Google plans to add tab-under blocking functionality to the company's Chrome web browser in a future version of the web browser.
Tab-under refers to sites opening new tabs in the browser, for instance to display advertisement or get users to open third-party sites (often also to generate revenue from redirecting users).
The browser's popup blocking functionality does not prevent sites from spawning these tabs. It can happen that you encounter sites that take this to the extreme by launching lots of new tabs in the browser this way.
No modern web browser blocks tab-under popups at the time of writing. You may test your browser of choice by visiting this basic sample site.
You may click on "popup and then navigate" or "navigate and then popup" to test the functionality. The first launches the new tab first and then navigates to another page on the active tab, the second navigates to another page first and then opens the popup. The "other tab" is launched in the background regardless of method that you select.
Bleeping Computer reports that Google plans to put an end to the practice by adding options to the company's Chrome web browser to block the behavior.
According to the information, Google considered three different methods of dealing with the issue. The first two proposals would block the redirection and show an alert to the user, the third would improve the built-in popup blocker of the Chrome browser to add support for tab-under blocking to it.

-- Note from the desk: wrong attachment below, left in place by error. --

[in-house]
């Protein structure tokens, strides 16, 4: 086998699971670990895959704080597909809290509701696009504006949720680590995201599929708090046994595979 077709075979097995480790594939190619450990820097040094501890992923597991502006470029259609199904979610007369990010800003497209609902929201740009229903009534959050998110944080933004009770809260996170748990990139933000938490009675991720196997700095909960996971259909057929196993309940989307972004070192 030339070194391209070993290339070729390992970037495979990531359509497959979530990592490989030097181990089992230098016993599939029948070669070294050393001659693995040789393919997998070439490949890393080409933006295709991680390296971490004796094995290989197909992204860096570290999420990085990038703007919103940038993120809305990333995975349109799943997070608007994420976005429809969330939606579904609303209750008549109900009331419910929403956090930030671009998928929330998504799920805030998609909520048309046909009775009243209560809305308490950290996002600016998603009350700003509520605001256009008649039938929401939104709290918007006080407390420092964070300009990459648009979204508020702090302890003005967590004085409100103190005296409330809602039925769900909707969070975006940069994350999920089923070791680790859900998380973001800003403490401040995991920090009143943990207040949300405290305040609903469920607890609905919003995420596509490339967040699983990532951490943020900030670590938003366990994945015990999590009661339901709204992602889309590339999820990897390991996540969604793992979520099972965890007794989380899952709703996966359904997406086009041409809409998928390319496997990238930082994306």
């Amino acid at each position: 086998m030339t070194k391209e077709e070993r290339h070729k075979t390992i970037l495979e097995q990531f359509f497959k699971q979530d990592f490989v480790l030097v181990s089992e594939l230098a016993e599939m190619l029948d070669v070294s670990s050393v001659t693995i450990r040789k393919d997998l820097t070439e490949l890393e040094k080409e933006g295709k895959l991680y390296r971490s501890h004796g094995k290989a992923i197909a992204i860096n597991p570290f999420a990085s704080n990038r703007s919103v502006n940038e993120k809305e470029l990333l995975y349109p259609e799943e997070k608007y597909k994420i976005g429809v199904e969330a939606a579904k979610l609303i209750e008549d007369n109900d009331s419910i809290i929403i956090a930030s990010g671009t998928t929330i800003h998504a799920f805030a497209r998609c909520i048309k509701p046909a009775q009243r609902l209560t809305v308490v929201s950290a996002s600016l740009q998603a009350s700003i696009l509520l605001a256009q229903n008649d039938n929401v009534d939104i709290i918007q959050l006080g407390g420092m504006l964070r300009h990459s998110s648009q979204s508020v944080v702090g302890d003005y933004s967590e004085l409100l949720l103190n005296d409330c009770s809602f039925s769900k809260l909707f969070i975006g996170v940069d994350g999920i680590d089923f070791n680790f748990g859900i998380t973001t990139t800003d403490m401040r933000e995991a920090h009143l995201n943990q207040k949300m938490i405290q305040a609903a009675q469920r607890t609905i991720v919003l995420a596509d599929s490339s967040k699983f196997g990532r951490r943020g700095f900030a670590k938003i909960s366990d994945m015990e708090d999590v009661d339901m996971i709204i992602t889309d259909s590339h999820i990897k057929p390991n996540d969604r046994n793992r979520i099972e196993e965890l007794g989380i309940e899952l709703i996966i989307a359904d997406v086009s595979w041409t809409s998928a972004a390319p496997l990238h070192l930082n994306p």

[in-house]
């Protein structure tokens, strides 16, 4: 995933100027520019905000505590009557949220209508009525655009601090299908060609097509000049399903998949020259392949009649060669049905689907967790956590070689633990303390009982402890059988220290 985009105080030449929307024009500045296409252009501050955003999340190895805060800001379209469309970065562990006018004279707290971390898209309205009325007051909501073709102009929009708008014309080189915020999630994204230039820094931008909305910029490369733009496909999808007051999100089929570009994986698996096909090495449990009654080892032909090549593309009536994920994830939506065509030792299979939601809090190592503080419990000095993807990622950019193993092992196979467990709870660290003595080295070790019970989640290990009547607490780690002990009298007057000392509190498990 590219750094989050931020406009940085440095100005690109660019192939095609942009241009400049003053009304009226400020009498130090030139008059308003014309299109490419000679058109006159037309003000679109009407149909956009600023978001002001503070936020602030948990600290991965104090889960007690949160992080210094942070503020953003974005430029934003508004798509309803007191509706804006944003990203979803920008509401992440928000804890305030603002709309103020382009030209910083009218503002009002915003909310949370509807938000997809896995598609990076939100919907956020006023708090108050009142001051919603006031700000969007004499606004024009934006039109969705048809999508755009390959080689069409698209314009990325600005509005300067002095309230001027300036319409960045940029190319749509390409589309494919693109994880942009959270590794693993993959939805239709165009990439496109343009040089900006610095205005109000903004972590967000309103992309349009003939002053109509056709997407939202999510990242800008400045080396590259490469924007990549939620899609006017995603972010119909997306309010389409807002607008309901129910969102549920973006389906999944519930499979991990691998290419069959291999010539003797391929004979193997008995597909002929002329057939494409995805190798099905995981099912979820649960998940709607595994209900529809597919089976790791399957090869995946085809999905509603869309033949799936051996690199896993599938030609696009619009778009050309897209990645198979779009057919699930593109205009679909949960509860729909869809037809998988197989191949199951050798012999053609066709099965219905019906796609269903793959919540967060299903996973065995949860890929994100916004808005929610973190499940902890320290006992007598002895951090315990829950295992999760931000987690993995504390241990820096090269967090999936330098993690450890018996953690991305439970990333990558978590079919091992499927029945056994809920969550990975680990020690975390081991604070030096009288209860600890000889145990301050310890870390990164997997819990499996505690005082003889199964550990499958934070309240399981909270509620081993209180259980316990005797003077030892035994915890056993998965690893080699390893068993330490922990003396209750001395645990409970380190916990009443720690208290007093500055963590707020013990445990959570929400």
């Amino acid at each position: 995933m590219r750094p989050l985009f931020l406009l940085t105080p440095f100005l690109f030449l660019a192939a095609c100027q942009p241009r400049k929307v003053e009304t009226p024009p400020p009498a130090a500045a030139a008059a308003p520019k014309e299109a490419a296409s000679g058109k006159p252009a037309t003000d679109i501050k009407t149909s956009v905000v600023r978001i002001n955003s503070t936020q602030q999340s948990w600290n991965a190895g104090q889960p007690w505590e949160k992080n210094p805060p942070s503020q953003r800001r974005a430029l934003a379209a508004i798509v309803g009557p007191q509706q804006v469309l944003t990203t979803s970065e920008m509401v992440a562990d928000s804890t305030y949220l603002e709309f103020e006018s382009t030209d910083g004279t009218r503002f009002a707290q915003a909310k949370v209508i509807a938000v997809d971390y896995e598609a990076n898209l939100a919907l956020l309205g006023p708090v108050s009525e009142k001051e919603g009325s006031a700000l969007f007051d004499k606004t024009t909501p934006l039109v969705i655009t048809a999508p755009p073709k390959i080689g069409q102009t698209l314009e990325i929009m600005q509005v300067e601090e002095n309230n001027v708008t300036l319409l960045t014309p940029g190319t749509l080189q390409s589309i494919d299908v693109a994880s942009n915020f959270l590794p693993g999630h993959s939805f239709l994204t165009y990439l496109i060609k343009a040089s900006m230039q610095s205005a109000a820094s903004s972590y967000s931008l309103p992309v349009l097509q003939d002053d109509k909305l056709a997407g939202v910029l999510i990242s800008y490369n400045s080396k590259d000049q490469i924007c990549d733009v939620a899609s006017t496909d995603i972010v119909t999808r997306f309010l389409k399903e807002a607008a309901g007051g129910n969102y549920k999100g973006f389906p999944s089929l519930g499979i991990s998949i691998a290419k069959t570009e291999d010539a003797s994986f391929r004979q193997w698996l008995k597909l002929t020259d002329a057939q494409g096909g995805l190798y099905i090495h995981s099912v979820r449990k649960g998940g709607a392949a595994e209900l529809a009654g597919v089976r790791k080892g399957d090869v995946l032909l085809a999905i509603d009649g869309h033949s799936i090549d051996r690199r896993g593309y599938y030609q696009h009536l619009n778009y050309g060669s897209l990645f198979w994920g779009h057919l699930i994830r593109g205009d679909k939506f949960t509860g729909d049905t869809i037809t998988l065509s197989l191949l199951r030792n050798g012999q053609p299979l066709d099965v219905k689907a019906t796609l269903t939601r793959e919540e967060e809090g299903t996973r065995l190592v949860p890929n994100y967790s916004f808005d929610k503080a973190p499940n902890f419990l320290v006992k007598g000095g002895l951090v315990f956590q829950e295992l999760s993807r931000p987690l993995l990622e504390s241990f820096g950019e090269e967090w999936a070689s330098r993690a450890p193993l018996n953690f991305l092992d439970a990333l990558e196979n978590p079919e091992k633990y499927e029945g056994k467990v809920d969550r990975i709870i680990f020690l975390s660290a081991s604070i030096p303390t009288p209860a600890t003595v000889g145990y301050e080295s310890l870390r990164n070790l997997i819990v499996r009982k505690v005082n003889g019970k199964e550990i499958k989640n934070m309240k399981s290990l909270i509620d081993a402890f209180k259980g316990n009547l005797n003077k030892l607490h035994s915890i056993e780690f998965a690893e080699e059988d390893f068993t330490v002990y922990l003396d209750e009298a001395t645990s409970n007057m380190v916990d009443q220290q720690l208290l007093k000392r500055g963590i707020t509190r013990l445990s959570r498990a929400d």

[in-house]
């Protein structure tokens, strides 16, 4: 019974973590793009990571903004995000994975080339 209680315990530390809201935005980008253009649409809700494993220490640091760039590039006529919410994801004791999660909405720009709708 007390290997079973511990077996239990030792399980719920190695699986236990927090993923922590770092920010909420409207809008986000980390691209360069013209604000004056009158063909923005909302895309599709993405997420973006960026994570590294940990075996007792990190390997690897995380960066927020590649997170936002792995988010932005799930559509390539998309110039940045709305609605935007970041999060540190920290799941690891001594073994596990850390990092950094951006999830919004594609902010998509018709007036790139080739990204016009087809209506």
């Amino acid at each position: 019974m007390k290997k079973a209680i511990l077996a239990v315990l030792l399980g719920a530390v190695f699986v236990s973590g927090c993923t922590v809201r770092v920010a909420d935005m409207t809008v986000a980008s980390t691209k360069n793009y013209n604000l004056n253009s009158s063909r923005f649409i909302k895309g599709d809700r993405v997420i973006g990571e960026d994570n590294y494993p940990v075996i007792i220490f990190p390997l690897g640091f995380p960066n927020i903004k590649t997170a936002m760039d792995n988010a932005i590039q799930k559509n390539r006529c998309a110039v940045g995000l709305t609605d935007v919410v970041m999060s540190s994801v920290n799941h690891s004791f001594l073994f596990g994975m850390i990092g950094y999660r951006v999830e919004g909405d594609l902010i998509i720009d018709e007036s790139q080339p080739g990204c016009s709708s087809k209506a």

The core difference between the first and second proposal is that the first method pushes the alert on the original page before the new tab is created, while the second would close the original tab and display the warning on the new tab.
Google engineers favor the first method according to Bleeping Computer, and it will be implemented in a future version of Chrome.
It is not clear yet when the feature will find its way into Canary and Development builds of the Chrome browser.
Advertising revenue is falling fast across the Internet, and independently-run sites like Ghacks are hit hardest by it. The advertising model in its current form is coming to an end, and we have to find other ways to continue operating this site.
We are committed to keeping our content free and independent, which means no paywalls, no sponsored posts, no annoying ad formats or subscription fees.
If you like our content, and would like to help, please consider making a contribution:
Ghacks is a technology news blog that was founded in 2005 by Martin Brinkmann. It has since then become one of the most popular tech news sites on the Internet with five authors and regular contributions from freelance writers.